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Byline: Elise Ackerman
Aug. 21--Just six months ago an online marketplace seemed like a foolproof business proposition. Not any more.
By processing transactions over the Internet, so-called e-marketplaces for buying and selling business supplies and services were supposed to save traditional companies billions of dollars while handsomely rewarding shareholders with a percentage of each transaction.
Embracing the idea, investors granted fairy-tale market valuations to fledgling enterprises with meager revenues. After going public in July 1999, Chemdex, an online marketplace for the life sciences industry, had revenues of less than $200,000 and a market value hovering around $1 billion. Three months later the company's value soared to more than $3 billion.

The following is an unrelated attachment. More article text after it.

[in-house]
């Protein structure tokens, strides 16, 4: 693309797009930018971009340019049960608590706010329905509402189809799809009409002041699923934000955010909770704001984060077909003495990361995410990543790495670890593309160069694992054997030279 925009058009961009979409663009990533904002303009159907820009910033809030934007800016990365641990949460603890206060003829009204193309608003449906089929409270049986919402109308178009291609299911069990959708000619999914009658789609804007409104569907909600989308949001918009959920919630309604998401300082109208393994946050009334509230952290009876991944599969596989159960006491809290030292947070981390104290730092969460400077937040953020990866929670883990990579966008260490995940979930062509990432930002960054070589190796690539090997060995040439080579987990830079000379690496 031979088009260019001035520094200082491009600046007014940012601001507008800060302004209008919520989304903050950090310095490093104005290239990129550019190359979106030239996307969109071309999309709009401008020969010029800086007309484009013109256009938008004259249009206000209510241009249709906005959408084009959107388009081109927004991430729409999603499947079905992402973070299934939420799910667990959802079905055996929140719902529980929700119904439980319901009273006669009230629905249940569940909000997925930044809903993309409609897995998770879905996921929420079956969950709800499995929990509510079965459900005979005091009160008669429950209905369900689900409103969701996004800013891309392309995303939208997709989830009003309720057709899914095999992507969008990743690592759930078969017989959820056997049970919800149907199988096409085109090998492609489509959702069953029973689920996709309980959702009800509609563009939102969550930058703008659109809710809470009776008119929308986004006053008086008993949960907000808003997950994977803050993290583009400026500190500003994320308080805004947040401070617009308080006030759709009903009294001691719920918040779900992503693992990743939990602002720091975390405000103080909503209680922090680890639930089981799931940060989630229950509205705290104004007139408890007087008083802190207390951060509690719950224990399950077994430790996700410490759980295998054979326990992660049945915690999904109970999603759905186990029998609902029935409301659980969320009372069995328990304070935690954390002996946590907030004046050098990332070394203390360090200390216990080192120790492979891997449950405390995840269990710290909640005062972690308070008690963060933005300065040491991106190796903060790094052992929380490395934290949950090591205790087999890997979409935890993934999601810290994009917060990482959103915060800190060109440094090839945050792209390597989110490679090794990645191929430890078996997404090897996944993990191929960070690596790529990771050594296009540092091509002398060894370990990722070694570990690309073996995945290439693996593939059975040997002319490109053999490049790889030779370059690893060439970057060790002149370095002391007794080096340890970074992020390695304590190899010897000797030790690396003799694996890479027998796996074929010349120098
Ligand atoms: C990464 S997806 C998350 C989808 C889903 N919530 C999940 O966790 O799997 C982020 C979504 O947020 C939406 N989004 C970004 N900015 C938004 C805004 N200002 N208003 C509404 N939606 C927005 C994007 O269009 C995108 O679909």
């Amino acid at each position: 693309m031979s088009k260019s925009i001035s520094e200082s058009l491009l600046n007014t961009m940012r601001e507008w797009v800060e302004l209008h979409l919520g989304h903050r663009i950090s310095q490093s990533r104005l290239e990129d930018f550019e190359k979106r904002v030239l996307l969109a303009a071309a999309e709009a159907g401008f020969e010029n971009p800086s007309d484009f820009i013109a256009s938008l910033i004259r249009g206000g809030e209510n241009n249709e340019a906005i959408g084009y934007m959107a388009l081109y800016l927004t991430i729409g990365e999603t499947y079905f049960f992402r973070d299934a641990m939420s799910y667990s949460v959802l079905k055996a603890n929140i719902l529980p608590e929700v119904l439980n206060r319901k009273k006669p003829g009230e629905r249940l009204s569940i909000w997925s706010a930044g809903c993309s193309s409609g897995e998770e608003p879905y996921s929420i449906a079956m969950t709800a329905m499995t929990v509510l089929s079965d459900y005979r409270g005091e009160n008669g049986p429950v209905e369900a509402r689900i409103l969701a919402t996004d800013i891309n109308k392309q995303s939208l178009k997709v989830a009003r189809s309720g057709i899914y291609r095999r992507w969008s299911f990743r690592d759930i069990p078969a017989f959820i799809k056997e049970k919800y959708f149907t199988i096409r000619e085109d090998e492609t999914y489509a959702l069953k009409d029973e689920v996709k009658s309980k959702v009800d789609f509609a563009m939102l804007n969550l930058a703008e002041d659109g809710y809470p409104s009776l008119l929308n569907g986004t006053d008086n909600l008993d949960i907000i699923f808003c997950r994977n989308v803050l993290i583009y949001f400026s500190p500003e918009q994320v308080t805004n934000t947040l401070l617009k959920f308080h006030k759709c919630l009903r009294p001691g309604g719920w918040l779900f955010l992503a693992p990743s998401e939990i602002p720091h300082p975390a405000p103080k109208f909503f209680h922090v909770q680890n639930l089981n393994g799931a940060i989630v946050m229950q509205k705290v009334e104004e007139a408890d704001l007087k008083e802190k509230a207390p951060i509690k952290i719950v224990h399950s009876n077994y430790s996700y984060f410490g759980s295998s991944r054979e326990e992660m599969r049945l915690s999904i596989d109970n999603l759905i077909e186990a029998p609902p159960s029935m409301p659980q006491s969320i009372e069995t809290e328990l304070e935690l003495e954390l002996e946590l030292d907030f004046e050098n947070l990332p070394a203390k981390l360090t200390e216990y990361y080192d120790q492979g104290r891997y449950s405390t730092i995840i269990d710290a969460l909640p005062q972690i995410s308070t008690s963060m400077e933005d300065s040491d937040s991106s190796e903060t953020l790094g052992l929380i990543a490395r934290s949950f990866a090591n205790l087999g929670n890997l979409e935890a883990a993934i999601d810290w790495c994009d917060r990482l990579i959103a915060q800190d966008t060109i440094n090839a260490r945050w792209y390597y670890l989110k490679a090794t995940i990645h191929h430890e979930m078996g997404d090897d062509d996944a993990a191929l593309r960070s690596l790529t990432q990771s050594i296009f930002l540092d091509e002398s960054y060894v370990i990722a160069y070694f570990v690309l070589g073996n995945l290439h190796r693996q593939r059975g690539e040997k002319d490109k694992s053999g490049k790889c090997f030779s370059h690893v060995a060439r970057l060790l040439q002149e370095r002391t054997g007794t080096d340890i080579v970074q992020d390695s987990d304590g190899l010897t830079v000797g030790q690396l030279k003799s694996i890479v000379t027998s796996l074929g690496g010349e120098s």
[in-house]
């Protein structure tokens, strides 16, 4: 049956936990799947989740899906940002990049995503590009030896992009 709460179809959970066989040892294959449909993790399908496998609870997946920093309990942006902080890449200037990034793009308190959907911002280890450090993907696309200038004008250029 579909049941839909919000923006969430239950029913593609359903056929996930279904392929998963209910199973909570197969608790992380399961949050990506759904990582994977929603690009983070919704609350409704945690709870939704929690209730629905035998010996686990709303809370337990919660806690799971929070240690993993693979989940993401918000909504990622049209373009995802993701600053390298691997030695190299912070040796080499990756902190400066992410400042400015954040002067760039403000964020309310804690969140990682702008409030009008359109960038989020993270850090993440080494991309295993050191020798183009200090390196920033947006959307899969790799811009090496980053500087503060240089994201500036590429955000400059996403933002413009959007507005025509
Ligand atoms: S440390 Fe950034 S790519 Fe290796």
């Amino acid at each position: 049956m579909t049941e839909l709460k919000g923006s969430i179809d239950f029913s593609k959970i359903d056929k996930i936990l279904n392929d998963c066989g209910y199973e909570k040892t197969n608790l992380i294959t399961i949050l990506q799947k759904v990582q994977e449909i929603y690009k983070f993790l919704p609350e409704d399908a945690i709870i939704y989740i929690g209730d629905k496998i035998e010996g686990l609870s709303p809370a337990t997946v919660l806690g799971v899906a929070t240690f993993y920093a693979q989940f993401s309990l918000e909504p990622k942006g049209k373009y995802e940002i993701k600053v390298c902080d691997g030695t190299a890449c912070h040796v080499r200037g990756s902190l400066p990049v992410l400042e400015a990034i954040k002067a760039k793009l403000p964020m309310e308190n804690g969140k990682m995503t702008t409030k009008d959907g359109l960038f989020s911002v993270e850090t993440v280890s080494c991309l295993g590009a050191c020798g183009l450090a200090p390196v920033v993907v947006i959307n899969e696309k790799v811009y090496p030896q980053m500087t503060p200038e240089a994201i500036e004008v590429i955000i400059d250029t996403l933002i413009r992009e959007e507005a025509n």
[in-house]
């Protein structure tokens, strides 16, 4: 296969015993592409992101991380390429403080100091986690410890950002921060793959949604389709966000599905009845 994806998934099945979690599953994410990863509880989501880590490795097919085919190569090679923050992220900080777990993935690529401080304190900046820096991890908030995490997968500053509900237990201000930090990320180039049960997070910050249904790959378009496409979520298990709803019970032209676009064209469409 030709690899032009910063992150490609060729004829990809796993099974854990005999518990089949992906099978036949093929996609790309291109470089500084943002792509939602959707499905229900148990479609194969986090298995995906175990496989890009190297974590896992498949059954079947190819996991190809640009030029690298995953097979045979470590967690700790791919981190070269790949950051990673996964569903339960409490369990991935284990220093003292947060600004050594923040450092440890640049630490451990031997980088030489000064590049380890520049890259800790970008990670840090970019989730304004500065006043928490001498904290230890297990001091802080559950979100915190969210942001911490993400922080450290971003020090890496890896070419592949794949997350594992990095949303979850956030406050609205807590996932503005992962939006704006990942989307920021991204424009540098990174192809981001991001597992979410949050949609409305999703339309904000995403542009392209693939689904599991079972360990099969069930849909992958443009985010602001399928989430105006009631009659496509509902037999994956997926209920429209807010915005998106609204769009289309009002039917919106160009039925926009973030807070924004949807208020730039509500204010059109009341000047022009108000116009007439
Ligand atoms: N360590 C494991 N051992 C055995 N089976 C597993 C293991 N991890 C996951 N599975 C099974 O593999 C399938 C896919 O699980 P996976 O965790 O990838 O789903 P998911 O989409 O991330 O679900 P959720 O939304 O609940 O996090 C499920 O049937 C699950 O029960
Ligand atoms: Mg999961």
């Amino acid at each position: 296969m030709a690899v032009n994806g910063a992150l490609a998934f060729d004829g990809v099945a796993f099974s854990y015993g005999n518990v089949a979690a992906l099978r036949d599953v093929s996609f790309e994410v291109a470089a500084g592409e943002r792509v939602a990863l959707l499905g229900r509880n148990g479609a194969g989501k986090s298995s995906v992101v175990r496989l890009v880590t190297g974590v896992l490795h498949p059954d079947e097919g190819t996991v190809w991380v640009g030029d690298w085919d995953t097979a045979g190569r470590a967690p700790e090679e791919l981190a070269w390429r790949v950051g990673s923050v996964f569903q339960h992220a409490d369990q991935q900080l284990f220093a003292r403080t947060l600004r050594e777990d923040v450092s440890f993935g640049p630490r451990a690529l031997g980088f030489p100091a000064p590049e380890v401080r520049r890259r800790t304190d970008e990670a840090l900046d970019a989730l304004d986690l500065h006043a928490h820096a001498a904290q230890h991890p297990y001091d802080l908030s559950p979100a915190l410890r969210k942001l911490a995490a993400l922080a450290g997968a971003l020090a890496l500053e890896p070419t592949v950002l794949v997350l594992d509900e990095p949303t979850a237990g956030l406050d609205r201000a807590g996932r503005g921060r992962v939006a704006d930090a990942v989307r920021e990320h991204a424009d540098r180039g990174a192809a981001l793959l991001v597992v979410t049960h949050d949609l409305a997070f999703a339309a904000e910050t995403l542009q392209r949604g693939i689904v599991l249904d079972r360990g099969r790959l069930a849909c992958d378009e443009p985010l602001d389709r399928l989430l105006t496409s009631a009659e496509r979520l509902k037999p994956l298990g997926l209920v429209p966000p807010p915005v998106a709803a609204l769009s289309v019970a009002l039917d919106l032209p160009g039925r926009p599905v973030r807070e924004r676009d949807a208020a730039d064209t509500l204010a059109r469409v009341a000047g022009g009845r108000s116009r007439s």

But the share prices of business-oriented Internet companies began to plummet during the spring, along with the overall decline in technology stocks. By July, the reality was irrefutable: Online transactions were not spreading like wildfire through the business world.
Today, online marketplaces are re-examining and reshaping the fundamentals of their businesses. Pioneers like Chemdex have started peddling everything from consulting services to …